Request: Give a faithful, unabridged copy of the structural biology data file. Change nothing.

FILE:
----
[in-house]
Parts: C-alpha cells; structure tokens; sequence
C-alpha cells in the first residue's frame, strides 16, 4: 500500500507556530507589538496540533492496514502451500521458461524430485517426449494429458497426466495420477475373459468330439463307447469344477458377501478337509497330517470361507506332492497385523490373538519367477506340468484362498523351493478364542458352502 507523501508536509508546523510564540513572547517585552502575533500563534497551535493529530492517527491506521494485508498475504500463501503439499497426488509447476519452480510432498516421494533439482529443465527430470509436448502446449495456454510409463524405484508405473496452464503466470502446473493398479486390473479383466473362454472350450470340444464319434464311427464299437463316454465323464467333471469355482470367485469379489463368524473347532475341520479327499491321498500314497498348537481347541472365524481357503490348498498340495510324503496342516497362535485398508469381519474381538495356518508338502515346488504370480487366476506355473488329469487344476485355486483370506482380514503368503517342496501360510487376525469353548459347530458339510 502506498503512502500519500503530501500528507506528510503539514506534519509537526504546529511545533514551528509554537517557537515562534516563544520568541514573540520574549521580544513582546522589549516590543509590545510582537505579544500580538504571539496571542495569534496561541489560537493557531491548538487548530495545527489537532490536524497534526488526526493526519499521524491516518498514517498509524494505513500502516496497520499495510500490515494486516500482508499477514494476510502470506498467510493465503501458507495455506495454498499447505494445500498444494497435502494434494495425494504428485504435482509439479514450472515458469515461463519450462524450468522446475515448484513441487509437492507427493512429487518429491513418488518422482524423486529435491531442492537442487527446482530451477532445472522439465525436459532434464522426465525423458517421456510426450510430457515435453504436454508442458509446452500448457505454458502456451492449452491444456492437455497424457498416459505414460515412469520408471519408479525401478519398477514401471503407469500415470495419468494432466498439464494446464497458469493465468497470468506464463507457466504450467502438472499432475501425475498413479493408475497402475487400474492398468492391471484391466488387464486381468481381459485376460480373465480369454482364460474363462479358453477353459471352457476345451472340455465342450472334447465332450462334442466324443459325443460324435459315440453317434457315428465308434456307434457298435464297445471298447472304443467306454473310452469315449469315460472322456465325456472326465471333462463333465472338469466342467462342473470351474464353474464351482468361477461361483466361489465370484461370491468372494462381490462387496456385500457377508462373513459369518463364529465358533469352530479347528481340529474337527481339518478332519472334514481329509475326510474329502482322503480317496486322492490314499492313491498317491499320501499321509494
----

[in-house]
Parts: C-alpha cells; structure tokens; sequence
C-alpha cells in the first residue's frame, strides 16, 4: 500500500507556530507589538496540533492496514502451500521458461524430485517426449494429458497426466495420477475373459468330439463307447469344477458377501478337509497330517470361507506332492497385523490373538519367477506340468484362498523351493478364542458352502 507523501508536509508546523510564540513572547517585552502575533500563534497551535493529530492517527491506521494485508498475504500463501503439499497426488509447476519452480510432498516421494533439482529443465527430470509436448502446449495456454510409463524405484508405473496452464503466470502446473493398479486390473479383466473362454472350450470340444464319434464311427464299437463316454465323464467333471469355482470367485469379489463368524473347532475341520479327499491321498500314497498348537481347541472365524481357503490348498498340495510324503496342516497362535485398508469381519474381538495356518508338502515346488504370480487366476506355473488329469487344476485355486483370506482380514503368503517342496501360510487376525469353548459347530458339510 502506498503512502500519500503530501500528507506528510503539514506534519509537526504546529511545533514551528509554537517557537515562534516563544520568541514573540520574549521580544513582546522589549516590543509590545510582537505579544500580538504571539496571542495569534496561541489560537493557531491548538487548530495545527489537532490536524497534526488526526493526519499521524491516518498514517498509524494505513500502516496497520499495510500490515494486516500482508499477514494476510502470506498467510493465503501458507495455506495454498499447505494445500498444494497435502494434494495425494504428485504435482509439479514450472515458469515461463519450462524450468522446475515448484513441487509437492507427493512429487518429491513418488518422482524423486529435491531442492537442487527446482530451477532445472522439465525436459532434464522426465525423458517421456510426450510430457515435453504436454508442458509446452500448457505454458502456451492449452491444456492437455497424457498416459505414460515412469520408471519408479525401478519398477514401471503407469500415470495419468494432466498439464494446464497458469493465468497470468506464463507457466504450467502438472499432475501425475498413479493408475497402475487400474492398468492391471484391466488387464486381468481381459485376460480373465480369454482364460474363462479358453477353459471352457476345451472340455465342450472334447465332450462334442466324443459325443460324435459315440453317434457315428465308434456307434457298435464297445471298447472304443467306454473310452469315449469315460472322456465325456472326465471333462463333465472338469466342467462342473470351474464353474464351482468361477461361483466361489465370484461370491468372494462381490462387496456385500457377508462373513459369518463364529465358533469352530479347528481340529474337527481339518478332519472334514481329509475326510474329502482322503480317496486322492490314499492313491498317491499320501499321509494